Lowellville school chief outlines 13 security upgrades

LOWELLVILLE — Superintendent Christine Sawicki announced at Wednesday’s Lowellville Board of Education meeting 13 safety changes will be made to the school after a student committed suicide with a gun in the school cafeteria in May.

Sawicki was hired June 8 and announced creation of an ad hoc safety committee at the board’s last meeting June 22. She thanked the community for its patience and said the district wanted to be strategic in its decision making, as to not make any “rash decisions.”

“These are things that we will have in place at the beginning of the school year or shortly after, but this is an ongoing process,” Sawicki said.


The first item on the list is the rental of two weapon detection systems. Sawicki emphasized that these are not metal detectors. They are battery powered sensors that are portable to give the school the greatest amount of flexibility. To start the year, one sensor will be placed at the front entrance of the school and another at the cafeteria door, where some students enter.

Later in the meeting, the board approved the funds for these machines at a cost of $1,000 per machine, per month, and an additional one-time training fee of $2,200. Because these sensors and similar ones come at a high price, Sawicki said renting is the best option for the district, so it can change as technology does.

The Warren City School District recently approved the purchase of more than a dozen weapon detectors for its five buildings.

The weapon detectors will arrive Aug. 8 and also will be used at school events if deemed necessary.

Several security cameras in the building will be upgraded and additional cameras will be added so that all areas, inside and out, are sufficiently monitored. Last meeting, the board approved a contract to finish the replacement of security cameras in the school building and on its grounds, so that all cameras run off the same server. Because the school is in the middle of the replacement, the cameras are on two different servers, which can cause a delay in viewing the footage.

The district also is making changes to its visitor policy. Visitors already had to show an ID when entering the school, but now that will be done before the person enters the building and the ID will be run through Raptor, which is a school safety system that allows schools to scan visitors.

Staff and visitors will be issued ID badges that they must wear at all times in the building, so that in the case of an emergency, those who are supposed to be in the building will be easily identifiable.

For several years, the student dress code has prohibited hoodies, but enforcement has been lax. Sawicki said enforcement of this policy now will be strictly enforced.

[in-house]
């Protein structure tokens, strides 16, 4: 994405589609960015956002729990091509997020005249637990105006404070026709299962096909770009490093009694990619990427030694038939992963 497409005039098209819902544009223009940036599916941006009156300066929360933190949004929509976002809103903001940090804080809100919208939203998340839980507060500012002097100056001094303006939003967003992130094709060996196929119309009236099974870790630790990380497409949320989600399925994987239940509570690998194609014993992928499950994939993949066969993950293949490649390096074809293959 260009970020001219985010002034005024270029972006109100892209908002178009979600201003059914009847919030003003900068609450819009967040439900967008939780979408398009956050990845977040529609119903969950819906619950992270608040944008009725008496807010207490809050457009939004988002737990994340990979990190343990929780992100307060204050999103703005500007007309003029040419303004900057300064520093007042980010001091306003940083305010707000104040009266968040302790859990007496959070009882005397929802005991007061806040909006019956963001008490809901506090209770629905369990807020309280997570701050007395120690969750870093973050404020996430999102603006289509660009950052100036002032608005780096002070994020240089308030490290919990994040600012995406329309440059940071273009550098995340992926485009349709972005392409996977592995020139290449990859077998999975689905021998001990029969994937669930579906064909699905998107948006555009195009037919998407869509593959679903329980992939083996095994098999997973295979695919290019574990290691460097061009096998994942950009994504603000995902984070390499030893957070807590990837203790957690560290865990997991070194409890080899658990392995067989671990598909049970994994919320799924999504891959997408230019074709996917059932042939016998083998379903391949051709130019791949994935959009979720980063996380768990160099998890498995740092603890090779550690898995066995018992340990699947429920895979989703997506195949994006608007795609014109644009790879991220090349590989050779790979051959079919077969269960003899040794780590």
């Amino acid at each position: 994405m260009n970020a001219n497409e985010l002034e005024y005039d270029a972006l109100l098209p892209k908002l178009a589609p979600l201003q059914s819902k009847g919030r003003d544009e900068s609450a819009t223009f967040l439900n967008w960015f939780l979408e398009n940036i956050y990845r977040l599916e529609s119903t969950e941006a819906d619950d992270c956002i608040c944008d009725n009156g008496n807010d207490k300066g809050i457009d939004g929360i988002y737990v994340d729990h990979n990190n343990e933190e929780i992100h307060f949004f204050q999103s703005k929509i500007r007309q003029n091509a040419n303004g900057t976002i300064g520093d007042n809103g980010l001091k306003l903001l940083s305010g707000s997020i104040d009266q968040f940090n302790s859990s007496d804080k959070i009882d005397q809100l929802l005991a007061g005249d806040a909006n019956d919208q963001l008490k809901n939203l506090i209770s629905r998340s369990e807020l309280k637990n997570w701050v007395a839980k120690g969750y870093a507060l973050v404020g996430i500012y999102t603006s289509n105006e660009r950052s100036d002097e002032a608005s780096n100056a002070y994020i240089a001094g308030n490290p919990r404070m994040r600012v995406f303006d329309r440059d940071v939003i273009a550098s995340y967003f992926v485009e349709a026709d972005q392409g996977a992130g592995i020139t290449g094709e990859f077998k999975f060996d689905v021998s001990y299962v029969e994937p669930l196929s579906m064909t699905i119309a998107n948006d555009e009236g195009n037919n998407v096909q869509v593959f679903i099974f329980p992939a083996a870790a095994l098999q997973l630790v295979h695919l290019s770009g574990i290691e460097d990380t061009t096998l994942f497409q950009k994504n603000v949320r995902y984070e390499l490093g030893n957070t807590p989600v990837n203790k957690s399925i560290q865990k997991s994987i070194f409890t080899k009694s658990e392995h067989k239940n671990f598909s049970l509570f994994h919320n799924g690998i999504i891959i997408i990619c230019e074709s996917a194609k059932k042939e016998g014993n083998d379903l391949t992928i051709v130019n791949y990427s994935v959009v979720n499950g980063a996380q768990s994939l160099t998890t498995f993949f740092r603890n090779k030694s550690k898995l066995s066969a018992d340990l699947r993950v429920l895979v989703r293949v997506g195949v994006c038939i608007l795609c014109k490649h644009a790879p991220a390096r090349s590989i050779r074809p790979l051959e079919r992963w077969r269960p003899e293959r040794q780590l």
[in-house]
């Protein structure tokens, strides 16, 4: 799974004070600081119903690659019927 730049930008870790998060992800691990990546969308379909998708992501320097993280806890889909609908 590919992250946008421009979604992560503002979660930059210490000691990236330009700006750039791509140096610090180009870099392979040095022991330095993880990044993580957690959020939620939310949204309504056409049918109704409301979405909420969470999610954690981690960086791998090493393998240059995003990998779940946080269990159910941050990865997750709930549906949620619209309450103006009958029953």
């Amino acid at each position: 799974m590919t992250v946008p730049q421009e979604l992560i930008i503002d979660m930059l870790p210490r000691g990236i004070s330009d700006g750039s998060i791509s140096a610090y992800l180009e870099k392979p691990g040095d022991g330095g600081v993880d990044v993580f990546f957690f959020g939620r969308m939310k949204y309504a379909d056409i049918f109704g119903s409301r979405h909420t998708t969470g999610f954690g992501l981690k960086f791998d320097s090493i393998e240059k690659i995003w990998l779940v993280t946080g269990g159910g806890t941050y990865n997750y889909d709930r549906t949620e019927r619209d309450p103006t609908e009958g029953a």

The outside of the school grounds also will get some upgrades. This includes the repair of several gates and fences, as well as the addition of protective covers to the external windows of two kindergarten, the elementary music and the elementary technology rooms. These windows look out to the playground. The covers will prevent those outside the building from being able to see in. The rest of the school is already equipped with these covers.

All external windows and doors also will be numbered to help law enforcement locate a specific room or location in the case of emergency.


In addition to the physical changes to the building and policy, Sawicki announced several programs that will encourage the entire Lowellville community to learn about issues surrounding safety and mental health. In accordance with a new law, a 24/7 bullying and safety tipline has been activated. Anyone can call or make a tip through the school’s website.

School staff also will be monitoring all district devices used by students for key words that will be flagged and looked into using the Go Guardian system.

Sawicki said that not everything that gets flagged will lead to punishment, but it will allow staff to keep an eye on potential threats to the school and potential problems with students.

Enhanced educational programs for students and staff soon will be in place regarding topics such as bullying, mental health, substance-use prevention and trauma. A planning session for these programs will take place Aug. 8. Staff and emergency responders will participate in ongoing safety and prevention training throughout the school year. Students will be involved in some drills and training.

Finally, the school district is reaching out to the entire Lowellville community through the help of the village government.

“We have to be setting the stage for the entire community,” Sawicki said. “We have to provide support for our students.”

The district and village council will be partnering to host informational sessions and workshops on a variety of topics with community members. Sawicki will be meeting with some members of council on Aug. 3 to further develop this plan.



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